Auto Insurance for Infrequent Drivers

If you're an infrequent driver or your car is in storage, auto insurance is still a must. Ask about popular discounts like low-mileage or pleasure usage coverage.

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Mathew B. Sims is Editor-in-Chief and has authored, edited, and contributed to several books. He has been working in the insurance industry ensuring content is accurate for consumers who are searching for the best policies and rates...

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Dan Walker graduated with a BS in Administrative Management in 2005 and has been working in his family’s insurance agency, FCI Agency, for 15 years (BBB A+). He is licensed as an agent to write property and casualty insurance...

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Reviewed byDaniel Walker
Licensed Insurance Agent

UPDATED: Apr 22, 2020

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Things to remember...

  • If you’re an infrequent driver or your car is in storage, you still must maintain your auto insurance
  • Failing to carry insurance on a vehicle that you own is against the law and it can result in major penalties
  • If you put your car in storage and notify the DMV, you may be able to put your insurance on hold temporarily
  • Be sure to get all of the usage discounts that you qualify for when you rarely drive your car
  • Some popular discounts include: low-mileage, pleasure usage, daytime driver, and extra vehicle

Not all Americans rely on automobiles. There are people in the United States who are licensed to drive and who own cars that choose not to drive on a frequent basis.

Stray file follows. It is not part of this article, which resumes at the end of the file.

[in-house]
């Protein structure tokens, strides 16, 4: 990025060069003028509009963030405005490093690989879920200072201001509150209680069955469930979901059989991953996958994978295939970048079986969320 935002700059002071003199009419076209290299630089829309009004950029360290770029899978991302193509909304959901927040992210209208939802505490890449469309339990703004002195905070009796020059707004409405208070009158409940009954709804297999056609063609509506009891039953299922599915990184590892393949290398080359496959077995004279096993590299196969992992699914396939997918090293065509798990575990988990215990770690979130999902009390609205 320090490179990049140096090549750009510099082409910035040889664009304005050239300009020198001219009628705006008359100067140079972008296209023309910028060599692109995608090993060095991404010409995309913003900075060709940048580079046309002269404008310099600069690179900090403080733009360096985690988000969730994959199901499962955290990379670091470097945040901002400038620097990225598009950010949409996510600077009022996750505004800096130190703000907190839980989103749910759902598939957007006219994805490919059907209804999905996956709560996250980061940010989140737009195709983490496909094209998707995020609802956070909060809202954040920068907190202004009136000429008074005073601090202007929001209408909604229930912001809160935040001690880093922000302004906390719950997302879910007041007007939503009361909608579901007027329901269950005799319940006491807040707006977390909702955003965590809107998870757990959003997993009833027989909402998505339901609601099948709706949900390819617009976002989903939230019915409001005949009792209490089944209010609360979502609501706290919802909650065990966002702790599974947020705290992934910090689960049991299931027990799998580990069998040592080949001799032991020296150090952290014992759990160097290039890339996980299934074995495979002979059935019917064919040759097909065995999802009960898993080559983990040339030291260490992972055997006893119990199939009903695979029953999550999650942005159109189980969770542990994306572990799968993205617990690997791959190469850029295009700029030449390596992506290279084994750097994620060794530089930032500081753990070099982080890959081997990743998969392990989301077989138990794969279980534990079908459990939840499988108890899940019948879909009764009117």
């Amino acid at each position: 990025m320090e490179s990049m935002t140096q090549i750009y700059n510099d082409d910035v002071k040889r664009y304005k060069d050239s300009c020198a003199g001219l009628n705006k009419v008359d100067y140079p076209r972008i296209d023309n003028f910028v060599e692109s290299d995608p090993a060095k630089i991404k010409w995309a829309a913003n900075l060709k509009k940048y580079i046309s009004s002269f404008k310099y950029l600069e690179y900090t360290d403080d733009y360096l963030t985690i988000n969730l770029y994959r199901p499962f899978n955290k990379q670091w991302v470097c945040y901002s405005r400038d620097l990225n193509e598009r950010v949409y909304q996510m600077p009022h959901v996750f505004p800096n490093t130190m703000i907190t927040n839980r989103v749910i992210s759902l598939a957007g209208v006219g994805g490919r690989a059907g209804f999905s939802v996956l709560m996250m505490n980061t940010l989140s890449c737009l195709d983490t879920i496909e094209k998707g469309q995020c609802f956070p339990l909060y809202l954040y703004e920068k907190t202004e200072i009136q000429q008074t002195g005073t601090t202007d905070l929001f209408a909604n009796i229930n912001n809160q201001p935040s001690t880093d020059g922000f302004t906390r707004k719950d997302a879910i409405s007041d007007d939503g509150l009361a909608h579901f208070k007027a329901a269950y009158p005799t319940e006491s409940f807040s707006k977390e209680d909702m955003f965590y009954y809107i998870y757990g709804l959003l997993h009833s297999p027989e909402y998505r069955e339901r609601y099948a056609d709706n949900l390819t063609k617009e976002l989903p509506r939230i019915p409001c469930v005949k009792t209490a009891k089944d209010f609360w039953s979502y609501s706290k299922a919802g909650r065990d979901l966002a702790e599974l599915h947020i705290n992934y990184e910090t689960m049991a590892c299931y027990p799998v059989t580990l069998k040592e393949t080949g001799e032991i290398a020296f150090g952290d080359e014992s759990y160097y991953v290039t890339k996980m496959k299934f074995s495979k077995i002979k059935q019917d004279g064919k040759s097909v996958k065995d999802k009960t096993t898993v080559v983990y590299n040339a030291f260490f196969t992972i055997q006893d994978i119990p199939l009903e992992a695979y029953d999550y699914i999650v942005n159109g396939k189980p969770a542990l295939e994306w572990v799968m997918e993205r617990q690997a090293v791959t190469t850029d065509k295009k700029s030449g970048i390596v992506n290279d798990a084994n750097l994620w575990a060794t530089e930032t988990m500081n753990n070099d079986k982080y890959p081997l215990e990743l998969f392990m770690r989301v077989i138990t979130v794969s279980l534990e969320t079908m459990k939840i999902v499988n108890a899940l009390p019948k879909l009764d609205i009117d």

In fact, the average number of miles that are driven in the US is on a steady decline. For many, this is a sign that fewer people will own cars in the decades to come.

If you go from being in the car on a daily basis to rarely driving your car, you need to take a look at your insurance portfolio. How often you drive can have a dramatic effect on how much you should be paying for your existing coverage.

Compare car insurance rates today and see how much you could save.

Before you go to cancel your coverage entirely, here’s what infrequent drivers need to know about insurance:

Driving Infrequently Doesn’t Eliminate Your Need for Insurance

If you think that you can activate and deactivate your coverage each time you go for a drive because of your infrequent driving habits, think again.

You’re expected to carry auto insurance on your vehicle at all times. Since coverage is typically mandatory, you can’t remove insurance on the vehicle just because it’s not a risk.

If there’s a compulsory law or there’s a financial responsibility law in place in your state, you have to satisfy that law for as long as the car is registered in your name.

The minute that your car is no longer registered, you no longer have to prove that you possess financial responsibility or have insurance.

If your car is in storage for the winter or you’re going to go quit driving for an extended period of time, there’s one way that you can cancel your coverage without having to worry about the serious and also expensive legal consequences.

To do this, you’ll have to contact the DMV, let them know about your intentions to store the car, and then you can file the car as a Planned Non-Op. As soon as the car is filed this way, you can’t drive it until you reactivate your registration.

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If you rarely drive, should you take out a minimal policy?